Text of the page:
The Work and Pensions Secretary has presided over profound changes to our welfare systemby James Bartholomew, / March 18, 2015 / Leave a comment
Five years ago, Iain Duncan Smith was a forgotten man. He had been a flop as Conservative party leader in 2001-03. Like many formerly senior people, he tried to do something interesting. He made a study of welfare and founded a think tank called the Centre for Social Justice. But he did not even have a shadow cabinet job. He was a mere backbench MP. His political life could have dribbled away until retirement, as has happened with many other formerly senior Tories.
But then, in a move which surprised most people, David Cameron chose Duncan Smith to become his Secretary of State for Work and Pensions. At that stage, many people probably thought of him as a well-meaning, army officer type—the sort who might make colonel, but probably not general. Not bright enough.
Yet something strange and remarkable happened. Under his leadership, Tory welfare reform has come to be regarded as an electoral asset. Yes, there are those who fulminate at the alleged cruelty of his policies. But the opinion polls show that Iain Duncan Smith’s policies have wide support in the country.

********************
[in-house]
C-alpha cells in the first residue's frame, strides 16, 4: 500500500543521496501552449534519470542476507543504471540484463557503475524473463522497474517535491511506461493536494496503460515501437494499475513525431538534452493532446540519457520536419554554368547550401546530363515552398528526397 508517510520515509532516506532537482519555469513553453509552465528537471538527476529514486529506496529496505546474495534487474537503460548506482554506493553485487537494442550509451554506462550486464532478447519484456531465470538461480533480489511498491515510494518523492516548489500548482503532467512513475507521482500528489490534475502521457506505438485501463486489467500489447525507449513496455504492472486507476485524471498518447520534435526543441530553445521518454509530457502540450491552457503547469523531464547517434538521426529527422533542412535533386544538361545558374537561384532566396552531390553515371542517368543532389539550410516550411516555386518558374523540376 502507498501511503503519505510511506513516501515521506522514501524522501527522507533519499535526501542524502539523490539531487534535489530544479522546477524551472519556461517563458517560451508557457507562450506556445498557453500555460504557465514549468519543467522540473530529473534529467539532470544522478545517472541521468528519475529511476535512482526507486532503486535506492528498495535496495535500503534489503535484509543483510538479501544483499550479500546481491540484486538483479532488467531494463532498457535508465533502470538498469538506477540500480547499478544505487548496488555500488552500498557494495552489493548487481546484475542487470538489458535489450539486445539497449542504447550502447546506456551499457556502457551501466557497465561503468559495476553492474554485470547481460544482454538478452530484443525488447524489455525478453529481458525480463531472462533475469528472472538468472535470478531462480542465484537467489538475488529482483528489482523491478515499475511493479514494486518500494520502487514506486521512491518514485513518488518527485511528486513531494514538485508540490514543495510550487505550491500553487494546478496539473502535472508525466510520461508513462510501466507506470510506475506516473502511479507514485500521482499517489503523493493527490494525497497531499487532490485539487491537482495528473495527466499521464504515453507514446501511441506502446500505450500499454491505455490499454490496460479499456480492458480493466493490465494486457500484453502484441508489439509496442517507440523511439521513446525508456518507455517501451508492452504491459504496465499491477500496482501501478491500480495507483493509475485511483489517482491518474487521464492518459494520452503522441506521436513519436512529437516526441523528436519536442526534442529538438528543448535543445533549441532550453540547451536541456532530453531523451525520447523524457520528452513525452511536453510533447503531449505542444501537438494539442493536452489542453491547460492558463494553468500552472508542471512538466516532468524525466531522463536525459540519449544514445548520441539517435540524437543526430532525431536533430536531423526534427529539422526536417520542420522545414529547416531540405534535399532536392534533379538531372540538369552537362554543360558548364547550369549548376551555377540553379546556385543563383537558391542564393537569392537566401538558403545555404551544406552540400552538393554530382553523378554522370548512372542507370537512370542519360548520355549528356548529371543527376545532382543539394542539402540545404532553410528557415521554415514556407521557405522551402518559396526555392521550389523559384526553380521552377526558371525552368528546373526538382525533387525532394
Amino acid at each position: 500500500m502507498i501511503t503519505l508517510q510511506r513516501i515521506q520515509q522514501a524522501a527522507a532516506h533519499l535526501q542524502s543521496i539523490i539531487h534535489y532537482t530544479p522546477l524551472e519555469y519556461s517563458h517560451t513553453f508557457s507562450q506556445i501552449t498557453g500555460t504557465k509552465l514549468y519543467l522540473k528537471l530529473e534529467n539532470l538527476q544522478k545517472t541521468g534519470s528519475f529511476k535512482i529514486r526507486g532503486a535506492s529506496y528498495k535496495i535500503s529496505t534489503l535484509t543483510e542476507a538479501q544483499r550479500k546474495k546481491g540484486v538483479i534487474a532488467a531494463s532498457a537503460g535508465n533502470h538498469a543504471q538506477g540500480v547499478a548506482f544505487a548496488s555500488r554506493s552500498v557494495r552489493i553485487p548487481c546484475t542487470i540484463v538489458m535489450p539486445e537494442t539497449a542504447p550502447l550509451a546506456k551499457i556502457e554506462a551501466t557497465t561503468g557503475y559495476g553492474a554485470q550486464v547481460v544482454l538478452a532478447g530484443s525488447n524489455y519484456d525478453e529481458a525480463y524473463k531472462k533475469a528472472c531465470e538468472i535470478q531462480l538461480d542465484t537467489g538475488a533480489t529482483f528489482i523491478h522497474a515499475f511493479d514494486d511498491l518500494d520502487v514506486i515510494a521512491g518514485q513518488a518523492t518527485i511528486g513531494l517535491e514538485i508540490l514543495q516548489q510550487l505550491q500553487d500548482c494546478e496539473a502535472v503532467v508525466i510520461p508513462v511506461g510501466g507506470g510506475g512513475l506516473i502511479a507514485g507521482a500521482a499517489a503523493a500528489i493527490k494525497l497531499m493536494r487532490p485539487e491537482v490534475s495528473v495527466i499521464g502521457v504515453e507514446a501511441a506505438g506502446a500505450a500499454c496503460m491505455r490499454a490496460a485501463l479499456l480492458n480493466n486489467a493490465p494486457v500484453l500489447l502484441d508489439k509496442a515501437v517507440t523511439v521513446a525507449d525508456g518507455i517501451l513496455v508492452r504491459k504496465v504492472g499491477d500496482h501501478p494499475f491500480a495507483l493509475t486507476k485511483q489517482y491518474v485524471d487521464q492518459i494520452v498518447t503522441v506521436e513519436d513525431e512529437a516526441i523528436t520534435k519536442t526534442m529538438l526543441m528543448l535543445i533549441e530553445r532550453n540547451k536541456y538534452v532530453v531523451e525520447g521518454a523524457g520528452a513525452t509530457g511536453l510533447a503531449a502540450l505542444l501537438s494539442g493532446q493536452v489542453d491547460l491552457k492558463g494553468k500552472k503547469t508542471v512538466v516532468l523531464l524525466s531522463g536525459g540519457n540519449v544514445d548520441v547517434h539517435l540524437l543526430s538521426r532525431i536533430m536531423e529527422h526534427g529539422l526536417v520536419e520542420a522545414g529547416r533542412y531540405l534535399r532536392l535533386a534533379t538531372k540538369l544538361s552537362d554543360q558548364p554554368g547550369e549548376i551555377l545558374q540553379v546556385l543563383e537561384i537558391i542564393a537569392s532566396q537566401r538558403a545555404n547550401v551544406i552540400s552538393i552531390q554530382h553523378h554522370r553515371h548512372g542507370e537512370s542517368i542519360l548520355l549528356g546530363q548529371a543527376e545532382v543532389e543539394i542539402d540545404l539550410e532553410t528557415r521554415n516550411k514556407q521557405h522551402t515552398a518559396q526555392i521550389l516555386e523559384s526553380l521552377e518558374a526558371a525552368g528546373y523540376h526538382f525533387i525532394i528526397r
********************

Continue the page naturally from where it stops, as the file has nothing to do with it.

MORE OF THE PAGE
Even stranger, his brand new and radical benefits system—Universal Credit—is not actually up and running, except in a tiny part of the country. It has been embarrassingly delayed. Yet, even without the Universal Credit and its supposed advantages, the rate of unemployment has fallen dramatically. Since the latter part of 2011, it has fallen by 813,000. That is an astonishing drop. But most people don’t realise just how astonishing. There are only two other times in the past 60 years when unemployment has fallen at a comparable rate. One was in the late 1980s and the other in the mid-1990s. But on both those two occasions, the British economy was roaring along at well above the trend rate. In the late 1980s, the growth rate was about 5 per cent. In the mid-1990s it was about 4 per cent. But this third, dramatic drop in unemployment has not been helped by any such boom. The growth rate since late 2011 has been below trend, running at 1.6 per cent in 2011, then 0.7, 1.7 and 2.6 per cent. That is an average of only 1.65 per cent.